August 2, 1904

LIB

Henry Robert Emmerson (Minister of Railways and Canals)

Liberal

Mr. EMMERSON.

One very good reason is that it is necessary to protect the territory of the Intercolonial from invasion by a rival corporation, and to siacure to the Intercolonial an entrance into the heart of the province of New Brunswick. If that

Canada Eastern road were in possession of the Canadian Pacific Railway, for instance, it would enable the Canadian Pacific to go into the territory which has been peculiarly the territory of the Intercolonial and to compete with it for its best paying traffic. That is the main reason why I advocate the purchase of the road.

Topic:   PURCHASE OF THE CANADA EASTERN RAILWAY.
Permalink
CON

Robert Laird Borden (Leader of the Official Opposition)

Conservative (1867-1942)

Mr. R. L. BORDEN.

What would be the net profit to the Intercolonial of the traffic capable of being diverted ?

Topic:   PURCHASE OF THE CANADA EASTERN RAILWAY.
Permalink
LIB

Henry Robert Emmerson (Minister of Railways and Canals)

Liberal

Mr. EMMERSON.

I have not an estimate ; but it would affect the traffic of the whole Intercolonial-the traffic reaching into Quebec and Montreal and the province of Ontario-and would take from the control of the Intercolonial that which it has to-day. There would be a direct loss, and in addition to that a far greater indirect loss.

Topic:   PURCHASE OF THE CANADA EASTERN RAILWAY.
Permalink
CON

Robert Laird Borden (Leader of the Official Opposition)

Conservative (1867-1942)

Mr. R. L. BORDEN.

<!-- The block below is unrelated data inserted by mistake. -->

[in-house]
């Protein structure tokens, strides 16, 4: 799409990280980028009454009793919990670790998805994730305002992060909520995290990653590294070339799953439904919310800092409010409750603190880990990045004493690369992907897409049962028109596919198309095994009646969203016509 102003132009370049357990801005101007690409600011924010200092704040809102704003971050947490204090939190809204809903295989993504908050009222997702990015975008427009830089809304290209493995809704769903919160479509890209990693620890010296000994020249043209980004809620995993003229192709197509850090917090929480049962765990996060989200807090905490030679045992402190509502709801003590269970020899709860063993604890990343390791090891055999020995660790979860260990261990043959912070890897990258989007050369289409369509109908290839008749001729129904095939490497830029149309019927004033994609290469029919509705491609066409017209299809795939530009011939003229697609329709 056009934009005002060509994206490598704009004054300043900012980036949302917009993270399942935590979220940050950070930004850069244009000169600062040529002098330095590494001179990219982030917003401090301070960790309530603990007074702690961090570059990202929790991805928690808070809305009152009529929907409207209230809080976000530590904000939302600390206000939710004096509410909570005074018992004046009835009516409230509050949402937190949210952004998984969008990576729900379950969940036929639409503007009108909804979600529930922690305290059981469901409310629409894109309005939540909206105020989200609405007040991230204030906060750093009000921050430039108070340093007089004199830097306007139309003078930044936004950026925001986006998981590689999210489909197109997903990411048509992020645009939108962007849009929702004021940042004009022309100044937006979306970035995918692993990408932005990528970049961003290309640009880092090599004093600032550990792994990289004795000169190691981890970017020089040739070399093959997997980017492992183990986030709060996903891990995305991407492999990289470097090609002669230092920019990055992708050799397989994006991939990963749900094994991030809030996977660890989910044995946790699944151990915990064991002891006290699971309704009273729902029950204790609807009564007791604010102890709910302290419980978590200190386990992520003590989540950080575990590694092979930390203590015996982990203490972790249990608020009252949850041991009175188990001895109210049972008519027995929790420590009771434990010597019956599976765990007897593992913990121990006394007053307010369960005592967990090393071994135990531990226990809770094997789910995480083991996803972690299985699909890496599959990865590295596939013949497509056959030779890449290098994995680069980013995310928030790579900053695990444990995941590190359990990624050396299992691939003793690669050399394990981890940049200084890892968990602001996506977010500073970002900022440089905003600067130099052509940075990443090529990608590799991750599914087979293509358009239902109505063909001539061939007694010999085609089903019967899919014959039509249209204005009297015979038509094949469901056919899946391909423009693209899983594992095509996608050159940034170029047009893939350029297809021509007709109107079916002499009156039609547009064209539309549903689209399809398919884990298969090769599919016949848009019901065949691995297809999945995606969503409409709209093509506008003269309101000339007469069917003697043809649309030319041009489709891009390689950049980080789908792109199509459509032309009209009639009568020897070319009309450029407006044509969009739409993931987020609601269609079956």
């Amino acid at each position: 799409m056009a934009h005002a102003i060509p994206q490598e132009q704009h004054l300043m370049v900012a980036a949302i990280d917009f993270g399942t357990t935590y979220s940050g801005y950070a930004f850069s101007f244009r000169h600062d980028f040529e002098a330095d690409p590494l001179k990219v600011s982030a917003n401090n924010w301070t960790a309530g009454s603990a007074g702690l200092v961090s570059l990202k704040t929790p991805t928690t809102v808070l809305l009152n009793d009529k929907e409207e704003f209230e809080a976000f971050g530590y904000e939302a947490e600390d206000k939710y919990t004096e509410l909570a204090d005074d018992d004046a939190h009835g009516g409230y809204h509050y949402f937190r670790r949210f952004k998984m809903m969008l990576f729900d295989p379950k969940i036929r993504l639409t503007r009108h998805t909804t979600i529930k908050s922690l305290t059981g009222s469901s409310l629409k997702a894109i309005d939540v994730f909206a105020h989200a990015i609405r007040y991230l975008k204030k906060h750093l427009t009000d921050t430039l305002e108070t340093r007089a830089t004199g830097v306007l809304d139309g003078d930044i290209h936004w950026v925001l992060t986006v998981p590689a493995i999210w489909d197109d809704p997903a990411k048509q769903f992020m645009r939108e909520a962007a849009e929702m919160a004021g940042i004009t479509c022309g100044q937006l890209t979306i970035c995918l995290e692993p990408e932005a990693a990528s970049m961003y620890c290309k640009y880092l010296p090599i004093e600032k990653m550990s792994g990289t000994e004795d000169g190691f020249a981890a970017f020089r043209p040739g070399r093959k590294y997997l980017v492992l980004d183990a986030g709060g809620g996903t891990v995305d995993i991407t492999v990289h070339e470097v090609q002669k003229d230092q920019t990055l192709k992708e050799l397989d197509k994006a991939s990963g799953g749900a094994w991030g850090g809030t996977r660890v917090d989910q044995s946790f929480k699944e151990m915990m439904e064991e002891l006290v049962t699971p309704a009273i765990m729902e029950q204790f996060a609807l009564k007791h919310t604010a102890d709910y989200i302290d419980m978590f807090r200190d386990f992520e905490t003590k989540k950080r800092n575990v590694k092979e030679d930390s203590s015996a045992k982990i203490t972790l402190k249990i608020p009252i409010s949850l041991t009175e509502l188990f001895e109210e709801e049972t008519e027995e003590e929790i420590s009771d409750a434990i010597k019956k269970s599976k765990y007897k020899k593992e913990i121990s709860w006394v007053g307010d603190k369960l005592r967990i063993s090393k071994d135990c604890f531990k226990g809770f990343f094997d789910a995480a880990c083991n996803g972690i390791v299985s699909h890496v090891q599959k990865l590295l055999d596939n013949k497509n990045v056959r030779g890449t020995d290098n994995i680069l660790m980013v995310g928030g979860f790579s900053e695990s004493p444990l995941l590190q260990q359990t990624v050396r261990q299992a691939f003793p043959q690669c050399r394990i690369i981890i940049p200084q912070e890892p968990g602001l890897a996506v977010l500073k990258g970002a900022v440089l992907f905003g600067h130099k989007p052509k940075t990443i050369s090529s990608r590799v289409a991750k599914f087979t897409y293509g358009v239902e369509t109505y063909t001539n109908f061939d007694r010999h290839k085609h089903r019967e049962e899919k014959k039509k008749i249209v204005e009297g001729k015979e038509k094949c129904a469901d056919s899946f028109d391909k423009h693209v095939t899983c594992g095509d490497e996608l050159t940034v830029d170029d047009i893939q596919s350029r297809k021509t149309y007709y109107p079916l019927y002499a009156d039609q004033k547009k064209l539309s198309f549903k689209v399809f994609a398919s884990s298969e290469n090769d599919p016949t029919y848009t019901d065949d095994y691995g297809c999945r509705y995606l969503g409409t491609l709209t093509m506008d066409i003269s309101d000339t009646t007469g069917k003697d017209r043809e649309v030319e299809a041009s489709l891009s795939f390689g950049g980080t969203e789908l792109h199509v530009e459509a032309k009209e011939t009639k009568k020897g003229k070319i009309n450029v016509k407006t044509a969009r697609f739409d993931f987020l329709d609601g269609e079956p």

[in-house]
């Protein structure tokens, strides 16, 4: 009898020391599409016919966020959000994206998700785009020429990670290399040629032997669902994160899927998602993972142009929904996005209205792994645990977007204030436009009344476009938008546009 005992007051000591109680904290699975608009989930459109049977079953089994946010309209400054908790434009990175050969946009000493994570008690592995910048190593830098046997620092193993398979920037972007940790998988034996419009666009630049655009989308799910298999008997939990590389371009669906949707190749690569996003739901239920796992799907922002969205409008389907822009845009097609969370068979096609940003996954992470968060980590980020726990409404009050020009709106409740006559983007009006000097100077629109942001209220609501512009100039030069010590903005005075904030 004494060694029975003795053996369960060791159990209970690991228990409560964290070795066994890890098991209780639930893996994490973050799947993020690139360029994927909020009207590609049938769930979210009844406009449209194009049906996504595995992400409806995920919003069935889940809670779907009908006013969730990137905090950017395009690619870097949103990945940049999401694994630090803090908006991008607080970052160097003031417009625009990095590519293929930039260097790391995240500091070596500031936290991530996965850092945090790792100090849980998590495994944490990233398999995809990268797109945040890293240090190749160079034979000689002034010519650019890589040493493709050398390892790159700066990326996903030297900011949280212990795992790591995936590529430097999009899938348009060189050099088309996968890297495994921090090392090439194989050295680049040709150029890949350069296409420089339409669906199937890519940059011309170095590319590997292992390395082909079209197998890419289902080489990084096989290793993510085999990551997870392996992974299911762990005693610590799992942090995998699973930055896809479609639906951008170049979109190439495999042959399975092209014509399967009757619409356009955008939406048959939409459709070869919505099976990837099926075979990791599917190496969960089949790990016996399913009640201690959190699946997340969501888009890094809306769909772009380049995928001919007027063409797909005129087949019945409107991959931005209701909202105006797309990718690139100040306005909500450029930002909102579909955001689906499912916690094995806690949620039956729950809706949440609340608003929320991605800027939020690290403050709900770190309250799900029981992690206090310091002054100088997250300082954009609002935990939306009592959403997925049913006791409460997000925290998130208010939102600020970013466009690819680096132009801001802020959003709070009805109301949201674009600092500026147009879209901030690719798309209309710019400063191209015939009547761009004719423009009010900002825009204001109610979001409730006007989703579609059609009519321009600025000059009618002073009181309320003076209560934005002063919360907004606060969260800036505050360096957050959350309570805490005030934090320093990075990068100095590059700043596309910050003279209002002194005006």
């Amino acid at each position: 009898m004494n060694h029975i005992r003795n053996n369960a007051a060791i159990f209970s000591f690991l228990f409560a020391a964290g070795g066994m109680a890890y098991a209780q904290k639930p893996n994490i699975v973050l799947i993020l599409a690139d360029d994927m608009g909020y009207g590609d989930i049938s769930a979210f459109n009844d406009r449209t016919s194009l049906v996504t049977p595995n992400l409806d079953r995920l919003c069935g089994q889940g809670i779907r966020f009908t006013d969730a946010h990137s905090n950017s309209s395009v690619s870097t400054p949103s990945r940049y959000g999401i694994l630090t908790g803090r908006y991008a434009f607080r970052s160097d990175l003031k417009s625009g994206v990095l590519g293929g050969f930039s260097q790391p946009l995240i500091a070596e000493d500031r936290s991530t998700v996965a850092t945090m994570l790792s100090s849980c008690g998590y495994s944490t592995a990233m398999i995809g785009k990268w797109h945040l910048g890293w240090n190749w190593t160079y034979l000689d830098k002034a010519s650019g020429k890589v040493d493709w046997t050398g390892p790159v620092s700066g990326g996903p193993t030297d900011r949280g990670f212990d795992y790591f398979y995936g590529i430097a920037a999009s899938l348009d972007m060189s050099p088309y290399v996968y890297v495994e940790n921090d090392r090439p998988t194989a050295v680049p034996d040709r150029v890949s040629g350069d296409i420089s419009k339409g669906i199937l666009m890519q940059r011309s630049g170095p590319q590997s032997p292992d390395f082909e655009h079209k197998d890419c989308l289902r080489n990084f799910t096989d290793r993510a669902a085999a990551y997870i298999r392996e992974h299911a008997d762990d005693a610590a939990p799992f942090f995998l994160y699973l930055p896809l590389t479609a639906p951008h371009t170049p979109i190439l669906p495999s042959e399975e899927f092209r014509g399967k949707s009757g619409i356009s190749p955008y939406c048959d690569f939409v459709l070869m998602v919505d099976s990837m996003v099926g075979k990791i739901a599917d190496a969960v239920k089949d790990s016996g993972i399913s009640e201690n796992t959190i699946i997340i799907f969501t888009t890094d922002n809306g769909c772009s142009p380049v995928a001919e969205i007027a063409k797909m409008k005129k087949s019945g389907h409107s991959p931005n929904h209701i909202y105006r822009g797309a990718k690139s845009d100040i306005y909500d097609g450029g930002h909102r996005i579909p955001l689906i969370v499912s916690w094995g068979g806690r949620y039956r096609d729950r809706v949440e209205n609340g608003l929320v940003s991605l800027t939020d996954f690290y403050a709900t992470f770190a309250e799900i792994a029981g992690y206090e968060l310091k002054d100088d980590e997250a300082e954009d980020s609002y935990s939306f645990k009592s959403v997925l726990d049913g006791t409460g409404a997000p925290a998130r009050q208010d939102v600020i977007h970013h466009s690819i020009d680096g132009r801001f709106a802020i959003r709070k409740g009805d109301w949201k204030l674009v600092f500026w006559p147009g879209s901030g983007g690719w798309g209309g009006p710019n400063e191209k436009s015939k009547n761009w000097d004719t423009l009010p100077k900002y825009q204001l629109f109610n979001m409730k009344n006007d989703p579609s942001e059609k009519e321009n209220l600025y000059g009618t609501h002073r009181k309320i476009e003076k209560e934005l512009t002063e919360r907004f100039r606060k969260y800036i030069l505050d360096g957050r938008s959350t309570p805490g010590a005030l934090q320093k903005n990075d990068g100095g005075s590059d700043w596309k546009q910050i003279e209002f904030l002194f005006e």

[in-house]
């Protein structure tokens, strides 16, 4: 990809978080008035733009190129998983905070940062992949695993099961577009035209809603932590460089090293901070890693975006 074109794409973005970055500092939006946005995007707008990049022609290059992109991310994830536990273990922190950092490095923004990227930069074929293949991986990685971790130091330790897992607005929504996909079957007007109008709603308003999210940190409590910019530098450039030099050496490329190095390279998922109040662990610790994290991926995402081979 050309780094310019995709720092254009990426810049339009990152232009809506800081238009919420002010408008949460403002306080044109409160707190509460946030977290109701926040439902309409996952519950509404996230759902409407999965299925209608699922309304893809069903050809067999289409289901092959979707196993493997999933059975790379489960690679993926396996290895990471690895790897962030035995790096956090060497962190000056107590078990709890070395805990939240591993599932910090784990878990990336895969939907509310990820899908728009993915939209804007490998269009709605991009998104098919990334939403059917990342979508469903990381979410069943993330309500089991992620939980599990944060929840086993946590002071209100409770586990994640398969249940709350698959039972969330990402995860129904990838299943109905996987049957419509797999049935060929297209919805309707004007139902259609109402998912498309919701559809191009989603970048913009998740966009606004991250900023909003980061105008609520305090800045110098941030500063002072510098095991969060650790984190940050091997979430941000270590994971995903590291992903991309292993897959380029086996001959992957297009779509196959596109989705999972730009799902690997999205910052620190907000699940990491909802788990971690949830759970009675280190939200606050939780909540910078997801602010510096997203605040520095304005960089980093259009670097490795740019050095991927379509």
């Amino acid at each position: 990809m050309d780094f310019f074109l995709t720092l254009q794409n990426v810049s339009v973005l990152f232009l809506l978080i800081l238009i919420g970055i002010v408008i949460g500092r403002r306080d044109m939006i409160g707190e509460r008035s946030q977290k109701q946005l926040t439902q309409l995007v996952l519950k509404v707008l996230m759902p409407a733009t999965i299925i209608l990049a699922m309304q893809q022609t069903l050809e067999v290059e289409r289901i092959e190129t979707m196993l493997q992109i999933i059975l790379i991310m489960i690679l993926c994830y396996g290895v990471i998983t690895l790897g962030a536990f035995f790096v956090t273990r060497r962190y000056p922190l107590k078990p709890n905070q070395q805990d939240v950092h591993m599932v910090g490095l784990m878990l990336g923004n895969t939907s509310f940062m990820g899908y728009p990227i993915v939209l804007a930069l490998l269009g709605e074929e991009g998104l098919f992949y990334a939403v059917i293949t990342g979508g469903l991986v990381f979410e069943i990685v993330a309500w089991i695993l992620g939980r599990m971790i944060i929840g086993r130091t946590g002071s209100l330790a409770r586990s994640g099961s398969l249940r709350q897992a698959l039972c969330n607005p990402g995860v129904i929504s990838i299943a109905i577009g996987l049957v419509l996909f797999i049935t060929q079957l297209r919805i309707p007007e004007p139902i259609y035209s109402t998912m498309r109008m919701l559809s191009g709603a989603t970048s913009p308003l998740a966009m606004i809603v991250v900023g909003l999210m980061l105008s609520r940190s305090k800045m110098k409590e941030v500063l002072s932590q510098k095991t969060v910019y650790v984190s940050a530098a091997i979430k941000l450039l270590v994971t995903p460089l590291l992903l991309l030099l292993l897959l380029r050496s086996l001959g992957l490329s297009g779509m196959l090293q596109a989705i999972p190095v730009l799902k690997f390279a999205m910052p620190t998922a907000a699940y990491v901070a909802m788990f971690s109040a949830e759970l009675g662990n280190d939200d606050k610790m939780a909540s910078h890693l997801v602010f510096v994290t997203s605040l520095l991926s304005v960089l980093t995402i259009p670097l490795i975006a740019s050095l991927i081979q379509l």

It is of no value to the committee to say that it affects the whole traffic of the Intercolonial, because we all know that it cannot do anything of the kind. Mr. Tiffin's report, which covers the entire interchange of traffic between the Intercolonial and this road, gives $57,000 of freight in one direction and $27,000 in another direction; and if we assume that the whole of that traffic will be diverted, which we should not assume for one moment, it would be a loss of $84,000, on which I do not know what the net profit would be. It is useless to say that it affects the entire traffic of the Intercolonial Railway, which amounts to a great many millions of dollars. I understand the minister to say that this road was not taken over in pursuance of any general policy. If it is on the particular merits of the enterprise, I think I can point out other roads in New Brunswick which would be as desirable, which would afford quite as remunerative a traffic, and which would possess all the strategic elements this road possesses. I thought possibly the minister might announce to us that the government had decided upon a policy with regard to all roads similarly situated in the maritime provinces. I do not know any reason why there should be a distinction between this road and a great many others that might be referred to. It i seems to me that it should not be under-I taken except in pursuance of some general policy. The Intercolonial Railway is joined by a great many roads in my own province, for example, the Midland, the Dominion Atlantic, the road running through Inverness county, and there may be others that do not occur to me at this moment. In New Brunswick there are also a great number of small branch lines which join the Intercolonial, and some of which would I believe be more efficiently operated by the government than they are by the companies which own them at present ; and possibly they might possess some strategic value which the minister thinks is pos-